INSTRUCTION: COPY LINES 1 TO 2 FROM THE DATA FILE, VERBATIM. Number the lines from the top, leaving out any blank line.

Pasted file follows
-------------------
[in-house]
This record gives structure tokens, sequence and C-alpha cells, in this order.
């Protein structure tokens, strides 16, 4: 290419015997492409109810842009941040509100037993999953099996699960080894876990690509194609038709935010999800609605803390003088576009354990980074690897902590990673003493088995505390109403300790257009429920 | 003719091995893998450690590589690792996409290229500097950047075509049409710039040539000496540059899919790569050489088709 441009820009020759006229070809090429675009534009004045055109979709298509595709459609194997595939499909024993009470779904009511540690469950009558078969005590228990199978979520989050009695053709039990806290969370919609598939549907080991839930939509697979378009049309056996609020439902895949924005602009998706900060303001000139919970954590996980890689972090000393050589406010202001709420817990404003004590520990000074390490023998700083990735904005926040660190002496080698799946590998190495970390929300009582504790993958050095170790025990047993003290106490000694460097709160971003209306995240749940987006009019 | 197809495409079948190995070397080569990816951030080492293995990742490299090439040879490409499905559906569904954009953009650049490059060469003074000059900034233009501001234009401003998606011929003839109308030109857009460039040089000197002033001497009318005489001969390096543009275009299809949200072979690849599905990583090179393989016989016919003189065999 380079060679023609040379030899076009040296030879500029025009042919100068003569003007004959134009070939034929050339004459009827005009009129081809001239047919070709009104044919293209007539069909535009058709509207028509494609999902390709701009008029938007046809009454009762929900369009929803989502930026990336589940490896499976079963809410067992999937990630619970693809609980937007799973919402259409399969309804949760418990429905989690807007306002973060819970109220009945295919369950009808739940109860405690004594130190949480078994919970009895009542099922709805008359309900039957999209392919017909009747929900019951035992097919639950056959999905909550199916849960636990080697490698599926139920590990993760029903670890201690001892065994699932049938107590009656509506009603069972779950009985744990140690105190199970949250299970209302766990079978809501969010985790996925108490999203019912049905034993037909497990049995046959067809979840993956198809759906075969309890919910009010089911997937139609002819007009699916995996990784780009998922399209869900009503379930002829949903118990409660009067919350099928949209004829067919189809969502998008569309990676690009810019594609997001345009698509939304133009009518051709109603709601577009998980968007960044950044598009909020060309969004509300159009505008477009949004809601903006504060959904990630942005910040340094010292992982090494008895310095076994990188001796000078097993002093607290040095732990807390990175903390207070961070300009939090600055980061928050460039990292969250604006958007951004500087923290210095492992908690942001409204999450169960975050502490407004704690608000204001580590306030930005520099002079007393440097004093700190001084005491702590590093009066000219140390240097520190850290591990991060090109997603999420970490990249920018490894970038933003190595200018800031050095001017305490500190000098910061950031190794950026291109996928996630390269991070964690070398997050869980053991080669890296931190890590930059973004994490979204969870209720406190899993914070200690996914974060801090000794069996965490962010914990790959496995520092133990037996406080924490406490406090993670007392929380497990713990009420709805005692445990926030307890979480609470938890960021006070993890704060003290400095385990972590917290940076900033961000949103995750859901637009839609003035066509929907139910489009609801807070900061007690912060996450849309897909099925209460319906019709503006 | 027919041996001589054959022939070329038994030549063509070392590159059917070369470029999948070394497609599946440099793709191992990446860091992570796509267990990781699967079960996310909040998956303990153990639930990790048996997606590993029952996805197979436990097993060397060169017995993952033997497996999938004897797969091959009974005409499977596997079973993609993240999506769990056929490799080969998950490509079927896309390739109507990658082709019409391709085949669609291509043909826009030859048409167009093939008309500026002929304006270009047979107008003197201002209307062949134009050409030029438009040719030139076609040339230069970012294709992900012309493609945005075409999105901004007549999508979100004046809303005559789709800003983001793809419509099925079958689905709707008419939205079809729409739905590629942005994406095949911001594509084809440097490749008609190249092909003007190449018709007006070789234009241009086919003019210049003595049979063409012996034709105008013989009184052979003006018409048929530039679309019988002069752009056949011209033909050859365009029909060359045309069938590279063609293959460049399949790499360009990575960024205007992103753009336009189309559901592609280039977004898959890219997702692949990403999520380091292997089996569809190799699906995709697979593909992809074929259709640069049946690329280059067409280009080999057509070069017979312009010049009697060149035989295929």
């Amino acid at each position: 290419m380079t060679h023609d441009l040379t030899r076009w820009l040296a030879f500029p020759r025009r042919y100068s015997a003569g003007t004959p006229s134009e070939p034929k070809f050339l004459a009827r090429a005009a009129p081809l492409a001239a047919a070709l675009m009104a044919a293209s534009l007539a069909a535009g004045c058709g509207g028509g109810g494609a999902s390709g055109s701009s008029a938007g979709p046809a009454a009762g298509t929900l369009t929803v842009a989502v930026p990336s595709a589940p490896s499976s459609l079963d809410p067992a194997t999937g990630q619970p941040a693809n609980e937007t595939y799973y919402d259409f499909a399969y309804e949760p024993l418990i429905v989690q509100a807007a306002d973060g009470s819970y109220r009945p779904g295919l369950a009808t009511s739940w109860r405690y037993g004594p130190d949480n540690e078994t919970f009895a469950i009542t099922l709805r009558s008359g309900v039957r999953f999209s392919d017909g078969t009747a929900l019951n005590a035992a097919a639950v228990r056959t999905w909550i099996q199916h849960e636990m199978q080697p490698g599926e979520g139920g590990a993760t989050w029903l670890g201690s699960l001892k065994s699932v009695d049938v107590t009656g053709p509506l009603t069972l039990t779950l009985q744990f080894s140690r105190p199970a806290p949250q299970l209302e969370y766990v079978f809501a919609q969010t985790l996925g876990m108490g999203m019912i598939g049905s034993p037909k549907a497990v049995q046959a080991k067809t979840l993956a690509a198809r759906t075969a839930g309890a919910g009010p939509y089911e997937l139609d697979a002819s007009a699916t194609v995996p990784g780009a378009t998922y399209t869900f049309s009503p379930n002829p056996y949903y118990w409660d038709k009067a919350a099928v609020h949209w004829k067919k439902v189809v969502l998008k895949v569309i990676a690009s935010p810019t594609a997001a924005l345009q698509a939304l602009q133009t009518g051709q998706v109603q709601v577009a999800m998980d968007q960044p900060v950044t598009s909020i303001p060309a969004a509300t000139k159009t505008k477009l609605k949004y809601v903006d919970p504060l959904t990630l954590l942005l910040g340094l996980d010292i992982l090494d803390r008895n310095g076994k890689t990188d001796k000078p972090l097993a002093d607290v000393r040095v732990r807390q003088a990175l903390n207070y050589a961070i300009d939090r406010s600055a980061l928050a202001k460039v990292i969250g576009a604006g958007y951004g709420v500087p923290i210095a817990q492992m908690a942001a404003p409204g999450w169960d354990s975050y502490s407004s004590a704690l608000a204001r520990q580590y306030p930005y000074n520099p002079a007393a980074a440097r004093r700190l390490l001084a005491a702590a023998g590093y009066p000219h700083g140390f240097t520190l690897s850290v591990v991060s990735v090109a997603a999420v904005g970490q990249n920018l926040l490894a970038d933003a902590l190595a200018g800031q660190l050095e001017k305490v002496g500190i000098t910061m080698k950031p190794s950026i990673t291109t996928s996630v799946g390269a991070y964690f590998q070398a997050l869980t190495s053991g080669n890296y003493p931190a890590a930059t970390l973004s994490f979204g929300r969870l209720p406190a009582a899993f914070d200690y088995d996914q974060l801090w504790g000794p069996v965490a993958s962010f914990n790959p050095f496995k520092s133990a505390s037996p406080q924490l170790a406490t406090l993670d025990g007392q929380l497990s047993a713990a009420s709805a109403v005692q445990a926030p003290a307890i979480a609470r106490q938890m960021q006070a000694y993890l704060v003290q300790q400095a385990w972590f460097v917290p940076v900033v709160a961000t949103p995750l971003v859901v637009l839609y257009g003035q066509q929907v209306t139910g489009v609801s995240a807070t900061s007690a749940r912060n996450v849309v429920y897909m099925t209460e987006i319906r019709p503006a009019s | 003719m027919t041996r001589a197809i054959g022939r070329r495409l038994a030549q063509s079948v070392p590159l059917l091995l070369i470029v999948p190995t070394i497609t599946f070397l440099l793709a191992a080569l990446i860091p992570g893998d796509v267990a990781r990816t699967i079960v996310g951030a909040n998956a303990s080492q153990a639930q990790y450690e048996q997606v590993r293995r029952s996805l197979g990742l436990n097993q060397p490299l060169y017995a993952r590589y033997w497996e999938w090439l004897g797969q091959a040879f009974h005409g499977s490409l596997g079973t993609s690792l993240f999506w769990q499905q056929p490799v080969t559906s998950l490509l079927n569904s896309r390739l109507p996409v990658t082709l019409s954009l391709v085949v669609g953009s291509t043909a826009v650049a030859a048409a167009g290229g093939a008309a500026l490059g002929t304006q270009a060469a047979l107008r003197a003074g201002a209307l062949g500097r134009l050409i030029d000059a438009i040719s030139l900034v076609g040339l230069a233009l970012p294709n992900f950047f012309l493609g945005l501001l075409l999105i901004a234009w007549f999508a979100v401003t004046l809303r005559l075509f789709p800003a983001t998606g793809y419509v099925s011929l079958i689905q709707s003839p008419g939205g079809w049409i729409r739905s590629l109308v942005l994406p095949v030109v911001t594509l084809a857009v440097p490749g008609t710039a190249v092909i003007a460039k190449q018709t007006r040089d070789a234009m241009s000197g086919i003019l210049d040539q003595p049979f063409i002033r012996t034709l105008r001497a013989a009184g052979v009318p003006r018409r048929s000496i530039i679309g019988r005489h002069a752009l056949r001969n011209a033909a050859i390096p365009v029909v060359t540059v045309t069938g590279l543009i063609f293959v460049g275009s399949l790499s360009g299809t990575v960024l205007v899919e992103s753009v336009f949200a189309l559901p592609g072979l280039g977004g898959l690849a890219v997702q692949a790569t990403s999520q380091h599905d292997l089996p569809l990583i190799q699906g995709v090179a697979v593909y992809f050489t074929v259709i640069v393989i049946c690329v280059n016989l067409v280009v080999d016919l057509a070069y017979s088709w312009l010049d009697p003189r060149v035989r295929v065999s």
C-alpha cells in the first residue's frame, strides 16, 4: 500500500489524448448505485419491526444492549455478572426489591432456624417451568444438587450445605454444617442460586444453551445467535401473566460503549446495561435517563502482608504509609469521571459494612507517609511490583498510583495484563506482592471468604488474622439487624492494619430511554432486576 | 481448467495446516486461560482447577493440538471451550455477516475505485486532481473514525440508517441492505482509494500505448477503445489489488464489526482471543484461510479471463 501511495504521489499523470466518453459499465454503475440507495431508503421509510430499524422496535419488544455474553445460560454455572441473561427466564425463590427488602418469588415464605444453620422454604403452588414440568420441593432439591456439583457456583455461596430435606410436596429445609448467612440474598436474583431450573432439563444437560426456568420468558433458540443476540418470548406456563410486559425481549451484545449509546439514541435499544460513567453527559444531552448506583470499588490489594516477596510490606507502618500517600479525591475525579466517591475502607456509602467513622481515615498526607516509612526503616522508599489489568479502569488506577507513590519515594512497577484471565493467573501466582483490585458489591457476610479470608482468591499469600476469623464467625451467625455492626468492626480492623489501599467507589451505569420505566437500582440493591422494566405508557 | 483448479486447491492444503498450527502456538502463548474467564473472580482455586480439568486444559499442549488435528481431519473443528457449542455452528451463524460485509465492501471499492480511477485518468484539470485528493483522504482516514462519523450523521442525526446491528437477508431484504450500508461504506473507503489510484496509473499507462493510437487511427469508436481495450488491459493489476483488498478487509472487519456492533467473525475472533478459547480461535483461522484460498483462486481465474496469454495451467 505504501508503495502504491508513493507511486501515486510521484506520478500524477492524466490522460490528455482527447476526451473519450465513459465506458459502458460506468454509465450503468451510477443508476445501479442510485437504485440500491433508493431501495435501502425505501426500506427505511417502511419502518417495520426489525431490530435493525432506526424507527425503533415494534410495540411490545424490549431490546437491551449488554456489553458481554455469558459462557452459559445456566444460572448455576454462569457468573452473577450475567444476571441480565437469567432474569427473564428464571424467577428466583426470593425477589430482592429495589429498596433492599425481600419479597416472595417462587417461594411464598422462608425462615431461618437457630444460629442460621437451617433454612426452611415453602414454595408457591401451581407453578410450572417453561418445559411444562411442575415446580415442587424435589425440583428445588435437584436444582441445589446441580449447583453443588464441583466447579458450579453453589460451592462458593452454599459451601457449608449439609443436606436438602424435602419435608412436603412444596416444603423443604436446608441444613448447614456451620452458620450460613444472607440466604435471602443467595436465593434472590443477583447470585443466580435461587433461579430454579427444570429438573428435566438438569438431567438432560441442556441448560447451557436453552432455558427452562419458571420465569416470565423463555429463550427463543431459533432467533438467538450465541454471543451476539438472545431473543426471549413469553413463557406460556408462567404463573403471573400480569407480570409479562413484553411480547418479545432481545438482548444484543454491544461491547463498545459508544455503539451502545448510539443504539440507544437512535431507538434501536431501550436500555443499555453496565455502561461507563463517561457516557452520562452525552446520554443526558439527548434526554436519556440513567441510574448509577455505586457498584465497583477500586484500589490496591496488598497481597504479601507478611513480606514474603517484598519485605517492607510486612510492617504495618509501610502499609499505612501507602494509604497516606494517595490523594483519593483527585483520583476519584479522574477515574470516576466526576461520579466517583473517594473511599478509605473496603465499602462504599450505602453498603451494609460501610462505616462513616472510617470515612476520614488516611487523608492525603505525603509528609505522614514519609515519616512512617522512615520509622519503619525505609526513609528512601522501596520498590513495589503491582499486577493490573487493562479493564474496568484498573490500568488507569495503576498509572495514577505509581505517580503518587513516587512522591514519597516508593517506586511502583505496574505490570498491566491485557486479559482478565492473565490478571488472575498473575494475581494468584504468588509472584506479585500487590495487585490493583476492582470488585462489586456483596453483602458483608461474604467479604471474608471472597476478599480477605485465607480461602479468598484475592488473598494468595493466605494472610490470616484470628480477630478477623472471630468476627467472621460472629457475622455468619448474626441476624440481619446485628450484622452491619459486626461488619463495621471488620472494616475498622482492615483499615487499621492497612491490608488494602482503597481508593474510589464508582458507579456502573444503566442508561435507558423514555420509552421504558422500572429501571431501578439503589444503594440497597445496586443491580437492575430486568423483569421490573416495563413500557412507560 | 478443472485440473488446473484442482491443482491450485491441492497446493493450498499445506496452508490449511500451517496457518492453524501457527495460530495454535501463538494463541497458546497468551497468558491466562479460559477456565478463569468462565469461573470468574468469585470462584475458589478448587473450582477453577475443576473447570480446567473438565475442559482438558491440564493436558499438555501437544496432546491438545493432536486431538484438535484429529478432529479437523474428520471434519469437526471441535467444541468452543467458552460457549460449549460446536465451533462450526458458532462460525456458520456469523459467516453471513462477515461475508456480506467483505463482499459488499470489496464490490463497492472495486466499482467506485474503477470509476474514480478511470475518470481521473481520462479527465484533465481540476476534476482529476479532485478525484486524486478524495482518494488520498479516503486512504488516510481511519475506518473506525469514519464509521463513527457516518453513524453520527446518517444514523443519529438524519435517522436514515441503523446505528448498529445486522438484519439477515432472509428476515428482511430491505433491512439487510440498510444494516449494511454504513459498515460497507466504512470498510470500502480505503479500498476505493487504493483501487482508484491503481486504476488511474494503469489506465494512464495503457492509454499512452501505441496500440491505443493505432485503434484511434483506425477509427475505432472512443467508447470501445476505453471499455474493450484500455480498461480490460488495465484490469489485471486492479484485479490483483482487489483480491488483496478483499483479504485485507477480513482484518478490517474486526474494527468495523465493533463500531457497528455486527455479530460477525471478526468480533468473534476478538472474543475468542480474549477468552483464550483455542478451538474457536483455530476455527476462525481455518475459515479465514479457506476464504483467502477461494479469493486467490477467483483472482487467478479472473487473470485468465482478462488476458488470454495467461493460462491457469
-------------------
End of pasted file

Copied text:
[in-house]
This record gives structure tokens, sequence and C-alpha cells, in this order.